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laosdave

Chain bombs

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laosdave

What ho all,

I have just finished reading "der Gespenster am Toten Mann" by P.C. Ettighofer.

In the very last chapters, he mentions that French aircraft attacked the German infantry positions with "Kettenbombe" (chain bombs). This was in spring 1918 during the German offensives.

Does anybody know exactly what kind of weapon this is?

Cheers,

Dave

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centurion

In the Spanish Civil War the Condor Legion adopted a technique known as chain bombing (actually developed by the Spanish Nationalist pilots flying single seat Heinkel biplanes) of a series of aircraft dive bombing the same target one after another (in a chain). This was adopted by the Henschel and Stuka squadrons in WW2. I wonder if this was an earlier version of the same thing?

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laosdave

What ho!

No, it is the weapon, not the procedure for applying the weapon (as it were).

The German text is quite clear about this.

The text also meantions the use of a new instantaneous fuse for artillery shells that was most disliked by the receiving party.

Cheers,

Dave

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PhilB

Google shows little on this topic. I can only imagine that either it was several small bombs chained together (I can`t see why?) or a bomb which contained chains rather than shrapnel balls (similar to nails etc these days). Could it be designed to cut barbed wire?

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centurion

What ho!

No, it is the weapon, not the procedure for applying the weapon (as it were).

The German text is quite clear about this.

The text also meantions the use of a new instantaneous fuse for artillery shells that was most disliked by the receiving party.

Cheers,

Dave

Instantaneous (grazing) fuses had been around well before 1918

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centurion

What ho!

No, it is the weapon, not the procedure for applying the weapon (as it were).

The German text is quite clear about this.

The text also meantions the use of a new instantaneous fuse for artillery shells that was most disliked by the receiving party.

Cheers,

Dave

If what you are referencing is

"Flugzeuge stürzten aus undurchsichtiger höhe herab und warfen unzählige kettenbomben"

This could be interpreted as

Planes dived vertically from the clouds and dropped chains of bombs

Which is a pretty good description of chain bombing as carried out later at the battle of the Ebro and the Assault on Crete.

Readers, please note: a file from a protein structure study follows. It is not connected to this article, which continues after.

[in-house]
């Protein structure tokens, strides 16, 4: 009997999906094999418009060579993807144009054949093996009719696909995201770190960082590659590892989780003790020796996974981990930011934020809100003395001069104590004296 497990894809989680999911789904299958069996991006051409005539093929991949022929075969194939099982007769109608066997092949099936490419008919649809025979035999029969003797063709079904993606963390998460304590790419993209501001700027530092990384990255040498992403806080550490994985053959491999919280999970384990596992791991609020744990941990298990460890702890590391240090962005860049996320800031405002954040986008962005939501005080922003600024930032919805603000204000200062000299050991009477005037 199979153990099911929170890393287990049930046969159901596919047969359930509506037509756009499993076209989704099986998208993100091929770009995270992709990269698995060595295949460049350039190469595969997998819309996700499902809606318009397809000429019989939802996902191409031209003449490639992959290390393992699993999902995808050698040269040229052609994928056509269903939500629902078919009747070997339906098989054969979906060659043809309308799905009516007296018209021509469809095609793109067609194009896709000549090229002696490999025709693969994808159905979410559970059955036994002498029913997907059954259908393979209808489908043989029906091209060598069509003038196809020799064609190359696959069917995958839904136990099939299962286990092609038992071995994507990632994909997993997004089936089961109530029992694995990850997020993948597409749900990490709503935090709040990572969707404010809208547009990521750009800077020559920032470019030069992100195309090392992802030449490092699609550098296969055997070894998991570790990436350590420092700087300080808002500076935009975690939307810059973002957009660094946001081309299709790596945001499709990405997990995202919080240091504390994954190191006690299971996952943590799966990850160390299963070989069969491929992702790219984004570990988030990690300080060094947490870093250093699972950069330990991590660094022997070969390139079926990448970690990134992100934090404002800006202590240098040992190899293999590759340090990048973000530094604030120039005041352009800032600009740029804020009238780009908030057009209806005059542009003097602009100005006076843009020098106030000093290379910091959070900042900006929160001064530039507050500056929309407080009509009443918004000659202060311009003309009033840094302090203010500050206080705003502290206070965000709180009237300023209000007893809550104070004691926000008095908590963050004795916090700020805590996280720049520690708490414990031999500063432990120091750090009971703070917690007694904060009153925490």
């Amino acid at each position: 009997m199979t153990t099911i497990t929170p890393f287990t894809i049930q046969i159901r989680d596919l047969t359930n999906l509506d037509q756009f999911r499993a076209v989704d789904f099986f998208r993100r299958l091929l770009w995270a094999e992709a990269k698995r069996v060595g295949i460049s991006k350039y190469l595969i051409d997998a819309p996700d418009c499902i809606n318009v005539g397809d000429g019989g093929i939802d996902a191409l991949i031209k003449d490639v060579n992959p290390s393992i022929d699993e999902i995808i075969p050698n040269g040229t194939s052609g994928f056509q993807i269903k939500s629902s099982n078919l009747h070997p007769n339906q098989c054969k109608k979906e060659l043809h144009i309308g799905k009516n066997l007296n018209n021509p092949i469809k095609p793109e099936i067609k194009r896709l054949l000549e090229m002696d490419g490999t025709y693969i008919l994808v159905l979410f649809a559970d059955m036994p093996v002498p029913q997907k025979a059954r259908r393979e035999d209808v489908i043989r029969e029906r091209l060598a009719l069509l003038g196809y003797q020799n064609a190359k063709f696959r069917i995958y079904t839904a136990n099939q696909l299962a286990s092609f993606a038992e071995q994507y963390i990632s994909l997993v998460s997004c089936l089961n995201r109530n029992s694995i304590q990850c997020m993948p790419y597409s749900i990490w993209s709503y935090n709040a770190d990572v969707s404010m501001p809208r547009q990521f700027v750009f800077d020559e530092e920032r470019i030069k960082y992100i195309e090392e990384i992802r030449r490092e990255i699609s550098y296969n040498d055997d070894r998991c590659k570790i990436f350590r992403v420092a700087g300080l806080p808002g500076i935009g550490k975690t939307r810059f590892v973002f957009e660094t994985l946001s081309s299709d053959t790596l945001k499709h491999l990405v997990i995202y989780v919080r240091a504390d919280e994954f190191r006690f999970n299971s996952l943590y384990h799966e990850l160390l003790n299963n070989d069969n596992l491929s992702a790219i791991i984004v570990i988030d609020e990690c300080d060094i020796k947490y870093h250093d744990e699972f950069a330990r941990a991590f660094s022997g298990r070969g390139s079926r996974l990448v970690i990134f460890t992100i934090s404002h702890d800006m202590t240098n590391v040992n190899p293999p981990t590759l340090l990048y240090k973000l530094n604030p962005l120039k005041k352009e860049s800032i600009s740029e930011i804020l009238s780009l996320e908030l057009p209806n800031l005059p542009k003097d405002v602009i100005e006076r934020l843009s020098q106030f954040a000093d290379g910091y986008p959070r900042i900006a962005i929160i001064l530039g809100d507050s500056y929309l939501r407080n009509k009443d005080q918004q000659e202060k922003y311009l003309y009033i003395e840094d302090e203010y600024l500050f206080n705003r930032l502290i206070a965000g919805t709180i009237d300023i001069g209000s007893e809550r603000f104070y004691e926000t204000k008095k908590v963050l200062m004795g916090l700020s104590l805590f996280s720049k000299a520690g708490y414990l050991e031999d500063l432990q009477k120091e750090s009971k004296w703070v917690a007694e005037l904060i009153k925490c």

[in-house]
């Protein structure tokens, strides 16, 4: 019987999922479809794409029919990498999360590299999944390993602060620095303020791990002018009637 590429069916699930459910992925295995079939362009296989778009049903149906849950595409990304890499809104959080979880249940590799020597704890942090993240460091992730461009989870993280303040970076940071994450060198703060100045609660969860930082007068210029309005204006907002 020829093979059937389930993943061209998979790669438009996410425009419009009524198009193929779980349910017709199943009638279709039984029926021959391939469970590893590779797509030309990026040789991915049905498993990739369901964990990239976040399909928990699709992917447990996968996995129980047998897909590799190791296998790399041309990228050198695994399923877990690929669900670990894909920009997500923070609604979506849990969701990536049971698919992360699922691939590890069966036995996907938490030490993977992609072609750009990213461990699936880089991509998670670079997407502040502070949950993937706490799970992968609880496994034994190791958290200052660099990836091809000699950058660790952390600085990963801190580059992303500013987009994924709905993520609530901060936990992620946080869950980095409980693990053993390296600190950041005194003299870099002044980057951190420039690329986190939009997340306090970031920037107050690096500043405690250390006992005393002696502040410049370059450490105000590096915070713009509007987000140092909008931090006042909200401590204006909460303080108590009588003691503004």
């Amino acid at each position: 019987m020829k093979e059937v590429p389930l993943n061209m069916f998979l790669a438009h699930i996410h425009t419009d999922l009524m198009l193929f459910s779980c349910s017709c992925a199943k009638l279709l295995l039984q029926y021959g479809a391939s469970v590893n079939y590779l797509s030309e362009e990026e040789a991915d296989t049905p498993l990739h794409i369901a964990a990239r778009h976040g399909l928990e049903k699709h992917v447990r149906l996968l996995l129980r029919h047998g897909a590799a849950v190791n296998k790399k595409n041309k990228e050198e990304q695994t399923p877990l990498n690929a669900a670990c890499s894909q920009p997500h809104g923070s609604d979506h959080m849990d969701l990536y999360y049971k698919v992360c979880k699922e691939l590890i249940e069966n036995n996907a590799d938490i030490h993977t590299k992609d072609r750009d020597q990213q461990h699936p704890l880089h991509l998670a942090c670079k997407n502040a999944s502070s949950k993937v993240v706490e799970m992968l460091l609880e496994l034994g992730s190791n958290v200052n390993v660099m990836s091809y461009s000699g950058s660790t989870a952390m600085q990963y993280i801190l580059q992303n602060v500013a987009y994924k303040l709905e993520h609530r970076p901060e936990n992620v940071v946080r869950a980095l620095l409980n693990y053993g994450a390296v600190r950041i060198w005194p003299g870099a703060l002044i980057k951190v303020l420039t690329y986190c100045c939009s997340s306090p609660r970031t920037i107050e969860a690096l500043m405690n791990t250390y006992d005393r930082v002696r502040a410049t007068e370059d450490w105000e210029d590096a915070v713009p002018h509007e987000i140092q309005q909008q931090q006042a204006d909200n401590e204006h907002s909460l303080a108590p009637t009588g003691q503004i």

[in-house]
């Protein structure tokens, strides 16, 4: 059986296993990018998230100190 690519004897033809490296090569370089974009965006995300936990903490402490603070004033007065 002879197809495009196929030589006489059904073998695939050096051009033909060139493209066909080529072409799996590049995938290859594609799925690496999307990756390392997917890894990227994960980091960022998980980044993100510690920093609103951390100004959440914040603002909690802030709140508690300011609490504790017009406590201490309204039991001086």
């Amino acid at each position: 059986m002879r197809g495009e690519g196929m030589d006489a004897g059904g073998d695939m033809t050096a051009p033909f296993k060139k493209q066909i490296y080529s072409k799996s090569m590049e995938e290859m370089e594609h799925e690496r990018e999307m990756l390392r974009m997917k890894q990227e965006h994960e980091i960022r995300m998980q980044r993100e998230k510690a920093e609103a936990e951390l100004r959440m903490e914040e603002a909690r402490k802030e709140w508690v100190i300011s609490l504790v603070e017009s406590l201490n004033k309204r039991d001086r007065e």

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PhilB

Maybe a device for ensuring that several bombs, dropped together, all land together? Though one big bomb would achieve the same effect!

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truthergw

If what you are referencing is

"Flugzeuge stürzten aus undurchsichtiger höhe herab und warfen unzählige kettenbomben"

This could be interpreted as

Planes dived vertically from the clouds and dropped chains of bombs

Which is a pretty good description of chain bombing as carried out later at the battle of the Ebro and the Assault on Crete.

What meaning are you applying to unzahlige ? No umlaut available. I make it countless, many, a host of.

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SiegeGunner

What meaning are you applying to unzahlige ? No umlaut available. I make it countless, many, a host of.

Yes, 'unzählig' means innumerable, countless, 'vast numbers of' and the like.

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SiegeGunner

Dave, could you pl post here the references and links to pics that you've posted to your corresponding thread on The Aerodrome, which can only be activated by registered members of that forum. The Jentzsch reference says he was killed 'durch eine Kettenbombe' which means 'by a Kettenbombe', suggesting that it was an entity rather than an unconnected 'chain' of small bombs dropped in rapid succession.

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laosdave

Robert Jentzsch was killed at about the same time as the events in the Ettighofer book take place.

In the Archivalienverzeichnis (Archive list) of the German Bundesarchiv-Militärarchiv, Bestand RL 3 there is a mention of "Kettenbomben" already for the years 1936-1937;